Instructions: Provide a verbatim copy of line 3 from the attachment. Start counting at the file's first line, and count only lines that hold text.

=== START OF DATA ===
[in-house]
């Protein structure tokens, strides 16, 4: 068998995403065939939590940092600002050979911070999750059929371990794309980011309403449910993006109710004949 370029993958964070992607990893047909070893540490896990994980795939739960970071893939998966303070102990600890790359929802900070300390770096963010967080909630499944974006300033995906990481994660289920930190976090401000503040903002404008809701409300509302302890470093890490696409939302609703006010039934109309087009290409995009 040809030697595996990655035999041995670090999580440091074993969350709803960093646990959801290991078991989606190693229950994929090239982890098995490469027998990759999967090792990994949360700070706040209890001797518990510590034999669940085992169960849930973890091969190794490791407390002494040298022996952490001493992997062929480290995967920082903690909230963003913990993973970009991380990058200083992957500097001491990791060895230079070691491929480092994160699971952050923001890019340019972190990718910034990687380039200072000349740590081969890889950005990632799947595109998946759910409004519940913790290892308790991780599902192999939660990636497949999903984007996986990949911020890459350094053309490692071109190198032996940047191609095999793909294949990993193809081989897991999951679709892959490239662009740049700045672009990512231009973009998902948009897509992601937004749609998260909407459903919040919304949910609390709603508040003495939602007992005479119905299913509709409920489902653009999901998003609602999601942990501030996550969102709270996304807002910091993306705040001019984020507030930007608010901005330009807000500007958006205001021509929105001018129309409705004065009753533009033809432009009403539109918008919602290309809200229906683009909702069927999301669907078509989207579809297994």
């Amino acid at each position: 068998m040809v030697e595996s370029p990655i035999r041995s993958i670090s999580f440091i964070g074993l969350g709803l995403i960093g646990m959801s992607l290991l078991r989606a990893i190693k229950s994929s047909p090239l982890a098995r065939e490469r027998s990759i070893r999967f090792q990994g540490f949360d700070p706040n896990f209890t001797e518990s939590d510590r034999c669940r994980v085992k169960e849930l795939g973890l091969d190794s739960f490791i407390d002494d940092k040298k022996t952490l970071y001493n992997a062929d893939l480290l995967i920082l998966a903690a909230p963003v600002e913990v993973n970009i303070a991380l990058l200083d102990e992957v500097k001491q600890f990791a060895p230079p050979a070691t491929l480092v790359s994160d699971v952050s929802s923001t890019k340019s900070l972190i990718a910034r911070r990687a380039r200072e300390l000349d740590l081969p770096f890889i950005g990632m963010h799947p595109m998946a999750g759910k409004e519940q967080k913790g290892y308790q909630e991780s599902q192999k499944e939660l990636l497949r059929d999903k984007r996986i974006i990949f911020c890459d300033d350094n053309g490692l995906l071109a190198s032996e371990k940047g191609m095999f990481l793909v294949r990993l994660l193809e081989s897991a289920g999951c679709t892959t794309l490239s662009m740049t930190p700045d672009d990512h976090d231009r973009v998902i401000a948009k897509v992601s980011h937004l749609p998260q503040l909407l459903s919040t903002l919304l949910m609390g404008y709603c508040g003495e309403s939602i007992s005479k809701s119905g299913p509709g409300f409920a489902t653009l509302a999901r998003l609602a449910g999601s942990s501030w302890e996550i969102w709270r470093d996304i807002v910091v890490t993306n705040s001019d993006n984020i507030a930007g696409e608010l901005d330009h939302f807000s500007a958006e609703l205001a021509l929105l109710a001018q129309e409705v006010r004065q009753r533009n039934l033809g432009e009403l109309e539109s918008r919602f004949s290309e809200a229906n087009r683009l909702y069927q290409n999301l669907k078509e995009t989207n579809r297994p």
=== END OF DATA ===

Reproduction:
């Amino acid at each position: 068998m040809v030697e595996s370029p990655i035999r041995s993958i670090s999580f440091i964070g074993l969350g709803l995403i960093g646990m959801s992607l290991l078991r989606a990893i190693k229950s994929s047909p090239l982890a098995r065939e490469r027998s990759i070893r999967f090792q990994g540490f949360d700070p706040n896990f209890t001797e518990s939590d510590r034999c669940r994980v085992k169960e849930l795939g973890l091969d190794s739960f490791i407390d002494d940092k040298k022996t952490l970071y001493n992997a062929d893939l480290l995967i920082l998966a903690a909230p963003v600002e913990v993973n970009i303070a991380l990058l200083d102990e992957v500097k001491q600890f990791a060895p230079p050979a070691t491929l480092v790359s994160d699971v952050s929802s923001t890019k340019s900070l972190i990718a910034r911070r990687a380039r200072e300390l000349d740590l081969p770096f890889i950005g990632m963010h799947p595109m998946a999750g759910k409004e519940q967080k913790g290892y308790q909630e991780s599902q192999k499944e939660l990636l497949r059929d999903k984007r996986i974006i990949f911020c890459d300033d350094n053309g490692l995906l071109a190198s032996e371990k940047g191609m095999f990481l793909v294949r990993l994660l193809e081989s897991a289920g999951c679709t892959t794309l490239s662009m740049t930190p700045d672009d990512h976090d231009r973009v998902i401000a948009k897509v992601s980011h937004l749609p998260q503040l909407l459903s919040t903002l919304l949910m609390g404008y709603c508040g003495e309403s939602i007992s005479k809701s119905g299913p509709g409300f409920a489902t653009l509302a999901r998003l609602a449910g999601s942990s501030w302890e996550i969102w709270r470093d996304i807002v910091v890490t993306n705040s001019d993006n984020i507030a930007g696409e608010l901005d330009h939302f807000s500007a958006e609703l205001a021509l929105l109710a001018q129309e409705v006010r004065q009753r533009n039934l033809g432009e009403l109309e539109s918008r919602f004949s290309e809200a229906n087009r683009l909702y069927q290409n999301l669907k078509e995009t989207n579809r297994p």